Wait, did the bearspray get packed?

I am five kilometres into my final leg at the Blackspur Ultra this past August.  Dusk has set and its about to get quite dark once the trail drops back into the trees.  I look down at my watch and notice the battery icon is flashing. Crap. I forgot to get Eric’s watch after I finished leg 5 and before I started leg 6.  My watch is a very basic garmin and only lasts for about four hours before it dies. I had asked Eric to borrow his garmin (which is far superior to mine) for the final leg, knowing that mine would eventually die.  Oh well, it’s not the end of the world not knowing the exact distance remaining once it dies. Just then another thing occurred to me… much more important than the watch for me. I had asked Eric to pack my bearspray for me at the transition as I knew I would feel more comfortable having it while running in the dark.  Was it in my pack? I don’t remember seeing it get put in. But I’m sure he remembered to put it in right? Right? Right?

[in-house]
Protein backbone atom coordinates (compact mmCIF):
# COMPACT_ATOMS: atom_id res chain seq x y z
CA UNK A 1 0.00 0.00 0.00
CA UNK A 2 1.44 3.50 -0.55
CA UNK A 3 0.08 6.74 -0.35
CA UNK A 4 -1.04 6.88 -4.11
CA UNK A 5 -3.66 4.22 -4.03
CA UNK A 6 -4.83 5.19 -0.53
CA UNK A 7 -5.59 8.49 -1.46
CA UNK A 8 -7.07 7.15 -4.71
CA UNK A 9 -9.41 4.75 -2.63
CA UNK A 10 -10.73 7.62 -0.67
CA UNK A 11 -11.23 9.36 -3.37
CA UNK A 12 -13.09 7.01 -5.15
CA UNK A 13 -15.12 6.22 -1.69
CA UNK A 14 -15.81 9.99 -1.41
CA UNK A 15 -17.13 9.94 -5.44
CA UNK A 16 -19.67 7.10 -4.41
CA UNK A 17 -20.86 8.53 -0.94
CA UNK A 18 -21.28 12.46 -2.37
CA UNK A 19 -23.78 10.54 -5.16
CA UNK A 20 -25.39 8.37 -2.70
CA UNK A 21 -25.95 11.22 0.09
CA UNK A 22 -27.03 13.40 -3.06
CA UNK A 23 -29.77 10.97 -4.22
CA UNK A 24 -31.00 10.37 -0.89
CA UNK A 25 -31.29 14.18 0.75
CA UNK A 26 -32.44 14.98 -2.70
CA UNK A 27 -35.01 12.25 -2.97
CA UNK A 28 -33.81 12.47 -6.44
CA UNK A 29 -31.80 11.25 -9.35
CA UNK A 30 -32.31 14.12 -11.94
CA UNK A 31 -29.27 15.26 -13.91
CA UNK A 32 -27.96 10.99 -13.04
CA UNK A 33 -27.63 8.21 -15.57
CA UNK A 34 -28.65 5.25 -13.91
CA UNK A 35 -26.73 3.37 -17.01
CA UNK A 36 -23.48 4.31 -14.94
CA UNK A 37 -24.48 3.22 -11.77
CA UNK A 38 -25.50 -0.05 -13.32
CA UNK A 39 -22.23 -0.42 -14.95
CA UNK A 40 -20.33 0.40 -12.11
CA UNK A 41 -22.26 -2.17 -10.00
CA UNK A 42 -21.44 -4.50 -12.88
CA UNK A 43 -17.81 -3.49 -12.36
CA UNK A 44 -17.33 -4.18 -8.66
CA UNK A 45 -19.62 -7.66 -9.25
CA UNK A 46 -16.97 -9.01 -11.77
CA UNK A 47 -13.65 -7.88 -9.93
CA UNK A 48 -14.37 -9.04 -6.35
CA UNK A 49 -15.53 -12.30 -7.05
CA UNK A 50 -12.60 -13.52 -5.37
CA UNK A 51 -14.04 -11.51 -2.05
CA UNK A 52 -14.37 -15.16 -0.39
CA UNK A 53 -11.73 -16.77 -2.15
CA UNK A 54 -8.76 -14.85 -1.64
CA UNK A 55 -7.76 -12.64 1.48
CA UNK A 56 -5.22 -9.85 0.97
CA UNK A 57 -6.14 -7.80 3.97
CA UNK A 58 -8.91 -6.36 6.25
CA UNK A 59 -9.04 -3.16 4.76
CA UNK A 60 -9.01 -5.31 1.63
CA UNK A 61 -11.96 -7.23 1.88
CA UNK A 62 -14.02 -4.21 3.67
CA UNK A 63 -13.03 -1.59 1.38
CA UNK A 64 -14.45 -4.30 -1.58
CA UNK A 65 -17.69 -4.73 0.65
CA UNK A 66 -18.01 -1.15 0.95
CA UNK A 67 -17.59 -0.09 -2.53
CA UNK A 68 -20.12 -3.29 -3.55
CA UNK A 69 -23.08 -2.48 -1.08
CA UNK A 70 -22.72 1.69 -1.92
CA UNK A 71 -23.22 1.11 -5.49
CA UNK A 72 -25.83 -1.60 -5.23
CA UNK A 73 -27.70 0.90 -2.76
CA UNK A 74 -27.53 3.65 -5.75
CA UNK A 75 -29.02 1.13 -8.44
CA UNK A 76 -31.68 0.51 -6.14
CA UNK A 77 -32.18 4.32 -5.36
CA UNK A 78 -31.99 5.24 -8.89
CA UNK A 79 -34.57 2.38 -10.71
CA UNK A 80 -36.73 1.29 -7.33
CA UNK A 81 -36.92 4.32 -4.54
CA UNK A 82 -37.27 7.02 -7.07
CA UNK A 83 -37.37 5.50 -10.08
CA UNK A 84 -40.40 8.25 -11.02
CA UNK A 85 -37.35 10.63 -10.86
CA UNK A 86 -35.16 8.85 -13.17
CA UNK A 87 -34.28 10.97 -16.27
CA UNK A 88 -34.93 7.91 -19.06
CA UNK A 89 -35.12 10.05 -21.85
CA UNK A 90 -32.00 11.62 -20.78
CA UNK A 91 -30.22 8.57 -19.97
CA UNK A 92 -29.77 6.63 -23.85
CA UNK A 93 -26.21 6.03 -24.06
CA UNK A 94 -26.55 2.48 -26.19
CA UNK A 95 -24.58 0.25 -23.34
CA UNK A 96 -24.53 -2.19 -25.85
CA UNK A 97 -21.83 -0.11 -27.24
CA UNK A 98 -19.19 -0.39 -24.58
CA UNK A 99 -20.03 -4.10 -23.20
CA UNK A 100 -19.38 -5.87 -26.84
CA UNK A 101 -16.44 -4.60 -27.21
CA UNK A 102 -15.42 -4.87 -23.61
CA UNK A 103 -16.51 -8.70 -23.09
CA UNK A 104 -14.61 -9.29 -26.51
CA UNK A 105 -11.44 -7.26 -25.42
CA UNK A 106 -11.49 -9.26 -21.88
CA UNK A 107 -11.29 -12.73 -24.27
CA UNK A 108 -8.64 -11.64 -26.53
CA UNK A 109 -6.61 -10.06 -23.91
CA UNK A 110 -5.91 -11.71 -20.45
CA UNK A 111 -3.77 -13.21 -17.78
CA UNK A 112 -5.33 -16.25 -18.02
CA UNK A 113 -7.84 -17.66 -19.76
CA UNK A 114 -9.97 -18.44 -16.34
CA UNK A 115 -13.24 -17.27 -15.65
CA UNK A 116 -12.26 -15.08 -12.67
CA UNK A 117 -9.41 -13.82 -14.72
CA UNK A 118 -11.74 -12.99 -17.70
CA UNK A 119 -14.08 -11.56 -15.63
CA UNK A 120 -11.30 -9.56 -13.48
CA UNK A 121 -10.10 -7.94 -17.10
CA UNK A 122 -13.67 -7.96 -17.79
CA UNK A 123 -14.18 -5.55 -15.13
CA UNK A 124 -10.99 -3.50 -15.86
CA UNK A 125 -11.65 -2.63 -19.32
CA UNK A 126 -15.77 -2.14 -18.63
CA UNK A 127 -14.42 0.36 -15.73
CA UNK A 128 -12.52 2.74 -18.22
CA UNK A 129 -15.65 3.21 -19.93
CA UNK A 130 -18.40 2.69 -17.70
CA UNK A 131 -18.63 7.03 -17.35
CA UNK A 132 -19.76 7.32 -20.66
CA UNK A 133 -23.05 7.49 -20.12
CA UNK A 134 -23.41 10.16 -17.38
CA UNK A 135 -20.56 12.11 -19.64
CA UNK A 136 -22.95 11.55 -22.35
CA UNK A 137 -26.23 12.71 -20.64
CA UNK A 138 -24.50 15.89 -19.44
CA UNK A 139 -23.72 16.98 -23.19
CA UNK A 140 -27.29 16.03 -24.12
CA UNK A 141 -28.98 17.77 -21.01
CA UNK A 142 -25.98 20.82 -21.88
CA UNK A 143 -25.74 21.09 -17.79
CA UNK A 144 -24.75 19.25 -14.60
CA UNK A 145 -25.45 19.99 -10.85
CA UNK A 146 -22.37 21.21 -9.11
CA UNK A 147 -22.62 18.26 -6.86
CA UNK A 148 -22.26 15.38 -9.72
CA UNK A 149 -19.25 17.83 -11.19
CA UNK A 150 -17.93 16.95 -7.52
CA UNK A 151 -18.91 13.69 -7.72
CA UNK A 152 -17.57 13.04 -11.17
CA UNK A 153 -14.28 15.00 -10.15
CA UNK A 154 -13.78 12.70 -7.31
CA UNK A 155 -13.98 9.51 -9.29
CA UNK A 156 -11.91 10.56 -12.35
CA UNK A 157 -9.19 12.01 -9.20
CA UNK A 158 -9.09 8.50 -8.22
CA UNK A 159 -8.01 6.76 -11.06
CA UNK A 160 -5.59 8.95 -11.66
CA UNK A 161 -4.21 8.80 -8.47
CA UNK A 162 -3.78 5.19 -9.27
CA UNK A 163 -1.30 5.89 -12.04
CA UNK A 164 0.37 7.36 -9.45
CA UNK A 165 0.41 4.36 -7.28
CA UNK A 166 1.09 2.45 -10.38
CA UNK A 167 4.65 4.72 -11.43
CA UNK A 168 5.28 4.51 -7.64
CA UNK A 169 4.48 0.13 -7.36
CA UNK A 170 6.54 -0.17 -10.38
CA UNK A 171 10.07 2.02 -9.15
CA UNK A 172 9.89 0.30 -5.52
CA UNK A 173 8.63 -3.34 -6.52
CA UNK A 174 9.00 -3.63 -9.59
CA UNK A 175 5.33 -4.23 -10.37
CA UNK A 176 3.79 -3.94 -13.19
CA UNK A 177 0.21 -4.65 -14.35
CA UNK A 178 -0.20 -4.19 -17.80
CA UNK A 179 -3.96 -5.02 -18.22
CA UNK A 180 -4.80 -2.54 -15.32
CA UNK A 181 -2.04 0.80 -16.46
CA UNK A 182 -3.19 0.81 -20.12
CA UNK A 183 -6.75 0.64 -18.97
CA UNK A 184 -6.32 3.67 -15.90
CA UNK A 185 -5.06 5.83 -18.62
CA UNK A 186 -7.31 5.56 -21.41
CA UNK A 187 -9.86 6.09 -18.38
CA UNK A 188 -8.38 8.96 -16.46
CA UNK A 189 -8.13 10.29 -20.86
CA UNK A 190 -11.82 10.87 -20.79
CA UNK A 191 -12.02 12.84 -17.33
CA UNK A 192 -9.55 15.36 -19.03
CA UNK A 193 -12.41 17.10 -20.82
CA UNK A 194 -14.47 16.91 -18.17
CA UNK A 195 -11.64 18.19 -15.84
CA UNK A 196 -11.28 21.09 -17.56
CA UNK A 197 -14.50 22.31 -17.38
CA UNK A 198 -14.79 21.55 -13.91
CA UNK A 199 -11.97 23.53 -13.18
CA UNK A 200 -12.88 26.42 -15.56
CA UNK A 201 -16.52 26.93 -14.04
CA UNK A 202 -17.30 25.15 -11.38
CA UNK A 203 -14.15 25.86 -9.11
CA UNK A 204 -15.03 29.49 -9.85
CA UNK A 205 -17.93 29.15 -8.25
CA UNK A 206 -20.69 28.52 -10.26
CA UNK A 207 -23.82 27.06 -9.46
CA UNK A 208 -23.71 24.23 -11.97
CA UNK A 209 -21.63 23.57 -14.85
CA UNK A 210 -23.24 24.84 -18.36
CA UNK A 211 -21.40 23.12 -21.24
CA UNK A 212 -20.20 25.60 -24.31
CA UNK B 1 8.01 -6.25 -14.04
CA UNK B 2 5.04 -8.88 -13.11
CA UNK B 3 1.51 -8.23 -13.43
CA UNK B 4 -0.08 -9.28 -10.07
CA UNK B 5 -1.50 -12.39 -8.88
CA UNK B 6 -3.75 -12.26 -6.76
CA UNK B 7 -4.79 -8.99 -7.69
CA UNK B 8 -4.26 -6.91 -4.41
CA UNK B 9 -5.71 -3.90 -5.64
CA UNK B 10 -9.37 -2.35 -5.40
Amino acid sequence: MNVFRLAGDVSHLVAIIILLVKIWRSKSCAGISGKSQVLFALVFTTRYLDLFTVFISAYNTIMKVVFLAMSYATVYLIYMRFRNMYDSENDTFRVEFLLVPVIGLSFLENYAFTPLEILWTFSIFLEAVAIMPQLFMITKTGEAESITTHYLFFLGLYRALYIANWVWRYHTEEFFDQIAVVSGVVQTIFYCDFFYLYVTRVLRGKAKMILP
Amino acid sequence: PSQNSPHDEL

The Blackspur Ultra is a 108km ultramarathon and relay that is held annually in Kimberley, British Columbia near the end of August.  This was its fifth year in existence and was another product of Sinister Sports, the company that also operates Sinister 7 and the Canadian Death Race.  My son Eric who I am constantly trailing with (and behind), had expressed an interest in this race the previous year. There were six legs for the 108km distance and if we had three runners, each doing two legs, then each runner’s distance would be between 34 and 38kms.  Eric was wanting to move past the 25km distance that he had become accustomed with over the past year. As a father, I did not want my son progressing in distance too quickly since he was still growing and I wanted to avoid any sort of long term injury so early in his running career.  I had slowly brought up his race distances over the past year. But now he was wanting to do more. And honestly he was strong enough to do it. I contacted my good buddy Carl and we entered the race. The Flying Moose, as our team has been called for about ten years, was re-born with some youngblood!